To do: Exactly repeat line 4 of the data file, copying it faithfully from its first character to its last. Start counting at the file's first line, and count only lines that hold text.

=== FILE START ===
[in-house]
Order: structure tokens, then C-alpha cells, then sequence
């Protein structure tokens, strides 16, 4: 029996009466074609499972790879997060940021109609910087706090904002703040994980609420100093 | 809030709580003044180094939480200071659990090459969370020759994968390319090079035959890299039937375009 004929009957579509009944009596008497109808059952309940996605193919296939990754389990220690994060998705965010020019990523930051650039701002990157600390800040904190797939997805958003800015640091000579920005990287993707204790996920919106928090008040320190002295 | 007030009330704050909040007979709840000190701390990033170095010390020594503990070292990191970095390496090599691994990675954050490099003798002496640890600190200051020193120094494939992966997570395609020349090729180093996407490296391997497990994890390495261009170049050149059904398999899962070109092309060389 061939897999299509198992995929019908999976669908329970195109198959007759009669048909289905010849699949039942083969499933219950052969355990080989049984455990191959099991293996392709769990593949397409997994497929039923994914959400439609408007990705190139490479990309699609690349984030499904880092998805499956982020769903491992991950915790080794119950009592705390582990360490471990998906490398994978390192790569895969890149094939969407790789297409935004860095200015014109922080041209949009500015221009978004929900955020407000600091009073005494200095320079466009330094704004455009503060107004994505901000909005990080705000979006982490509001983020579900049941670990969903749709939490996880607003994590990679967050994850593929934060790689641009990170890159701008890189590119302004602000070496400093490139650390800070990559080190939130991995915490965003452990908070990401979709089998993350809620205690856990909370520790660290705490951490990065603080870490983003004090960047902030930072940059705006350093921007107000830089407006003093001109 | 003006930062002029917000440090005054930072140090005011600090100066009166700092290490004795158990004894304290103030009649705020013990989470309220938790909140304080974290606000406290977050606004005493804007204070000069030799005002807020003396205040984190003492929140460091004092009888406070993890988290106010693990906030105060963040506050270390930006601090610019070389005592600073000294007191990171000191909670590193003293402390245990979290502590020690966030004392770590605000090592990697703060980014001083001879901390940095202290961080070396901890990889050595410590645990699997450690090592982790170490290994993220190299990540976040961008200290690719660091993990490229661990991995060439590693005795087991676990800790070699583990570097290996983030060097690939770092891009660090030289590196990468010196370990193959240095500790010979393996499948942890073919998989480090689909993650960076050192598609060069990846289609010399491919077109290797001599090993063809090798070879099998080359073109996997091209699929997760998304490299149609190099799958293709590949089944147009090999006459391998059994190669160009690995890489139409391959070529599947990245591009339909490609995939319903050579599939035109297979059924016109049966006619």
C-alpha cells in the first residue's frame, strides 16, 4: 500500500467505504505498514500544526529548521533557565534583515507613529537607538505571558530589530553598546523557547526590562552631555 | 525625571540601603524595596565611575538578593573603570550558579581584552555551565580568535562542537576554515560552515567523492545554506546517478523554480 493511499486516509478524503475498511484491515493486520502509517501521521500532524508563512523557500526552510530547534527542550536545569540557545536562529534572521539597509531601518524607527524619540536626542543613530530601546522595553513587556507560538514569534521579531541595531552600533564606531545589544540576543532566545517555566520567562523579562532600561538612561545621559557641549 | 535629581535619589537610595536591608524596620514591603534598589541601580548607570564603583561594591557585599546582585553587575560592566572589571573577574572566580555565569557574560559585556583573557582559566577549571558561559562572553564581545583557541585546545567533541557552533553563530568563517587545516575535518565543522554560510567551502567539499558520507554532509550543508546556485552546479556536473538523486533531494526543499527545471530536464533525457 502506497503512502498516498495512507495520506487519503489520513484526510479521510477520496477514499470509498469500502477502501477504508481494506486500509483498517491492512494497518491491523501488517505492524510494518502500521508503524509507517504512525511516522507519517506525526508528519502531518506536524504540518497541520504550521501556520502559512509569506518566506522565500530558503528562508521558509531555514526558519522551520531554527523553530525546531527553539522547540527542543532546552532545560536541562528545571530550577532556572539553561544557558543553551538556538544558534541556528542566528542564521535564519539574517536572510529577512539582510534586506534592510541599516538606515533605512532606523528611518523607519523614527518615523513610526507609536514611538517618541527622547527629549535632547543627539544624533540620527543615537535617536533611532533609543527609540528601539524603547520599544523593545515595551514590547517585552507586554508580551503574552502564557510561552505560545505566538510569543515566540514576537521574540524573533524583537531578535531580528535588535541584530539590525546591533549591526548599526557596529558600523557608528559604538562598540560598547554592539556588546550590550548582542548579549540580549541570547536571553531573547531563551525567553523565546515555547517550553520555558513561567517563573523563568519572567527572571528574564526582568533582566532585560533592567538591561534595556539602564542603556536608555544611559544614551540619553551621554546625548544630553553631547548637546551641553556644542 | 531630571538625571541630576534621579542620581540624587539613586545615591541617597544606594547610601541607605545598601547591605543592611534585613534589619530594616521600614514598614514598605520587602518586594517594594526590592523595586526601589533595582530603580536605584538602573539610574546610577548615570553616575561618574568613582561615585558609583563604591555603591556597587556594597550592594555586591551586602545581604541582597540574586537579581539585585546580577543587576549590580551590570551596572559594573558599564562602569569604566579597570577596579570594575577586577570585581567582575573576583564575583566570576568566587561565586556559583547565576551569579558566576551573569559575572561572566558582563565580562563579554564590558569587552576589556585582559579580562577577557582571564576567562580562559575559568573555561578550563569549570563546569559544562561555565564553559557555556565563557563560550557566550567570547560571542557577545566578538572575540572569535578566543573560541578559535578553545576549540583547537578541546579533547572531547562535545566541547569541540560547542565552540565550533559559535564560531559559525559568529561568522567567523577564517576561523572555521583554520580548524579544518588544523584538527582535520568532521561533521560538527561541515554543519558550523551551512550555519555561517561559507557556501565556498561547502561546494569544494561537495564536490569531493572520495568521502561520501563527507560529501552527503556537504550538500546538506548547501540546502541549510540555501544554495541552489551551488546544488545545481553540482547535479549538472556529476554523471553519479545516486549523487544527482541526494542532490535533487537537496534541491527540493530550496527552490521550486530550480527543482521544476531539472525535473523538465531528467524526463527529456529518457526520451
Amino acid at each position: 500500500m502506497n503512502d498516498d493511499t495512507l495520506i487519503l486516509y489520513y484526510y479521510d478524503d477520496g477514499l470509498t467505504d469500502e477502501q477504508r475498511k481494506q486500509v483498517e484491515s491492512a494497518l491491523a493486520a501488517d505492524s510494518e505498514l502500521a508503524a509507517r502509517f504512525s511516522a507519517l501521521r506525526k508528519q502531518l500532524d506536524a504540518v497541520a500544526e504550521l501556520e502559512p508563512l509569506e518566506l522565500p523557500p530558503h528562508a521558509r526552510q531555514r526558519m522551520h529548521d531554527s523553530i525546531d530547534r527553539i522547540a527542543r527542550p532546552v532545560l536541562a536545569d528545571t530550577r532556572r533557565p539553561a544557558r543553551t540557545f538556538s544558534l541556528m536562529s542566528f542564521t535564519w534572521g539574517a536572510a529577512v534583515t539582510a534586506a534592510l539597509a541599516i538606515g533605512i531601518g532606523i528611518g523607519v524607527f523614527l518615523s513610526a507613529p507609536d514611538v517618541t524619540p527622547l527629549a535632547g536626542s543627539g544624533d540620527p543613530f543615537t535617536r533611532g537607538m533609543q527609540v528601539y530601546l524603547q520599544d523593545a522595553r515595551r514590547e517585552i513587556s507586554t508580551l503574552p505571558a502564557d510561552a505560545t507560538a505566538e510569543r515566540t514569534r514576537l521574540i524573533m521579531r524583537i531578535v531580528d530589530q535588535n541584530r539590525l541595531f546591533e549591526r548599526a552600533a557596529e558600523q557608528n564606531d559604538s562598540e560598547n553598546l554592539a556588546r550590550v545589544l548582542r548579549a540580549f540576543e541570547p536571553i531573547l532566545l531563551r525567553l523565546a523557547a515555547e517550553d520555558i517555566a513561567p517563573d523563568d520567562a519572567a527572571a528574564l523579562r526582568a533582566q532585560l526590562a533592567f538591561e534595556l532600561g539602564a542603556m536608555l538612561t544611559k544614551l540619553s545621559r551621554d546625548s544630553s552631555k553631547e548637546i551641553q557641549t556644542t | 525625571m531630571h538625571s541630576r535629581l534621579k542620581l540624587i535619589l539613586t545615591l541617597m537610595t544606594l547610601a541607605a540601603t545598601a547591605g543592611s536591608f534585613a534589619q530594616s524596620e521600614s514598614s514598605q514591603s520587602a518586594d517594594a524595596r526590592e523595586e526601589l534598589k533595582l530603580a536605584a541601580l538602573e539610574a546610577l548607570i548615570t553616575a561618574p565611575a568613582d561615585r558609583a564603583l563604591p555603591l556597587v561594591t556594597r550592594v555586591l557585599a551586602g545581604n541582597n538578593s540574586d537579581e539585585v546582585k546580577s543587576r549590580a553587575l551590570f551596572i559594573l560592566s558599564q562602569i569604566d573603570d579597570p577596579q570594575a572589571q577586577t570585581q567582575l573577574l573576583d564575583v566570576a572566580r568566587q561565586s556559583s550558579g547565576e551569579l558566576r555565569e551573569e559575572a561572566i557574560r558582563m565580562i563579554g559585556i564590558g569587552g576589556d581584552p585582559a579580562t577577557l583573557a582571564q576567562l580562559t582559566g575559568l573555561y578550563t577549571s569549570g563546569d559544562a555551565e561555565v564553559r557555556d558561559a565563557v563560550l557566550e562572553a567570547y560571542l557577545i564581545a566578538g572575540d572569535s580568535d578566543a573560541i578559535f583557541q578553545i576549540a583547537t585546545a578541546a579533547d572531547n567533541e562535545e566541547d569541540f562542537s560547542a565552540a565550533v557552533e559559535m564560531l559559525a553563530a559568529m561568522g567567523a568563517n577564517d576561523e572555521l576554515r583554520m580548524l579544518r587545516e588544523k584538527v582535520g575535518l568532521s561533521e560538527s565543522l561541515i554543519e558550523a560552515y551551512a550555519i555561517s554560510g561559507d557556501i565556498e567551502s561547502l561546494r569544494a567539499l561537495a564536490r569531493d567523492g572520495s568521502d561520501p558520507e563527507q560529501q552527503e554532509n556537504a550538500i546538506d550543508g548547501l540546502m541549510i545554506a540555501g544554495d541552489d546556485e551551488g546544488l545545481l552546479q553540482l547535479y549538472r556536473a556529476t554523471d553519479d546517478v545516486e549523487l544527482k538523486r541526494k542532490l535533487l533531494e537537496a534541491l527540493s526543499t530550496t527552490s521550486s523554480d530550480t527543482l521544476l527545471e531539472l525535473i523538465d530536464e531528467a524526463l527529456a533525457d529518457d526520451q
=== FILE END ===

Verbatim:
C-alpha cells in the first residue's frame, strides 16, 4: 500500500467505504505498514500544526529548521533557565534583515507613529537607538505571558530589530553598546523557547526590562552631555 | 525625571540601603524595596565611575538578593573603570550558579581584552555551565580568535562542537576554515560552515567523492545554506546517478523554480 493511499486516509478524503475498511484491515493486520502509517501521521500532524508563512523557500526552510530547534527542550536545569540557545536562529534572521539597509531601518524607527524619540536626542543613530530601546522595553513587556507560538514569534521579531541595531552600533564606531545589544540576543532566545517555566520567562523579562532600561538612561545621559557641549 | 535629581535619589537610595536591608524596620514591603534598589541601580548607570564603583561594591557585599546582585553587575560592566572589571573577574572566580555565569557574560559585556583573557582559566577549571558561559562572553564581545583557541585546545567533541557552533553563530568563517587545516575535518565543522554560510567551502567539499558520507554532509550543508546556485552546479556536473538523486533531494526543499527545471530536464533525457 502506497503512502498516498495512507495520506487519503489520513484526510479521510477520496477514499470509498469500502477502501477504508481494506486500509483498517491492512494497518491491523501488517505492524510494518502500521508503524509507517504512525511516522507519517506525526508528519502531518506536524504540518497541520504550521501556520502559512509569506518566506522565500530558503528562508521558509531555514526558519522551520531554527523553530525546531527553539522547540527542543532546552532545560536541562528545571530550577532556572539553561544557558543553551538556538544558534541556528542566528542564521535564519539574517536572510529577512539582510534586506534592510541599516538606515533605512532606523528611518523607519523614527518615523513610526507609536514611538517618541527622547527629549535632547543627539544624533540620527543615537535617536533611532533609543527609540528601539524603547520599544523593545515595551514590547517585552507586554508580551503574552502564557510561552505560545505566538510569543515566540514576537521574540524573533524583537531578535531580528535588535541584530539590525546591533549591526548599526557596529558600523557608528559604538562598540560598547554592539556588546550590550548582542548579549540580549541570547536571553531573547531563551525567553523565546515555547517550553520555558513561567517563573523563568519572567527572571528574564526582568533582566532585560533592567538591561534595556539602564542603556536608555544611559544614551540619553551621554546625548544630553553631547548637546551641553556644542 | 531630571538625571541630576534621579542620581540624587539613586545615591541617597544606594547610601541607605545598601547591605543592611534585613534589619530594616521600614514598614514598605520587602518586594517594594526590592523595586526601589533595582530603580536605584538602573539610574546610577548615570553616575561618574568613582561615585558609583563604591555603591556597587556594597550592594555586591551586602545581604541582597540574586537579581539585585546580577543587576549590580551590570551596572559594573558599564562602569569604566579597570577596579570594575577586577570585581567582575573576583564575583566570576568566587561565586556559583547565576551569579558566576551573569559575572561572566558582563565580562563579554564590558569587552576589556585582559579580562577577557582571564576567562580562559575559568573555561578550563569549570563546569559544562561555565564553559557555556565563557563560550557566550567570547560571542557577545566578538572575540572569535578566543573560541578559535578553545576549540583547537578541546579533547572531547562535545566541547569541540560547542565552540565550533559559535564560531559559525559568529561568522567567523577564517576561523572555521583554520580548524579544518588544523584538527582535520568532521561533521560538527561541515554543519558550523551551512550555519555561517561559507557556501565556498561547502561546494569544494561537495564536490569531493572520495568521502561520501563527507560529501552527503556537504550538500546538506548547501540546502541549510540555501544554495541552489551551488546544488545545481553540482547535479549538472556529476554523471553519479545516486549523487544527482541526494542532490535533487537537496534541491527540493530550496527552490521550486530550480527543482521544476531539472525535473523538465531528467524526463527529456529518457526520451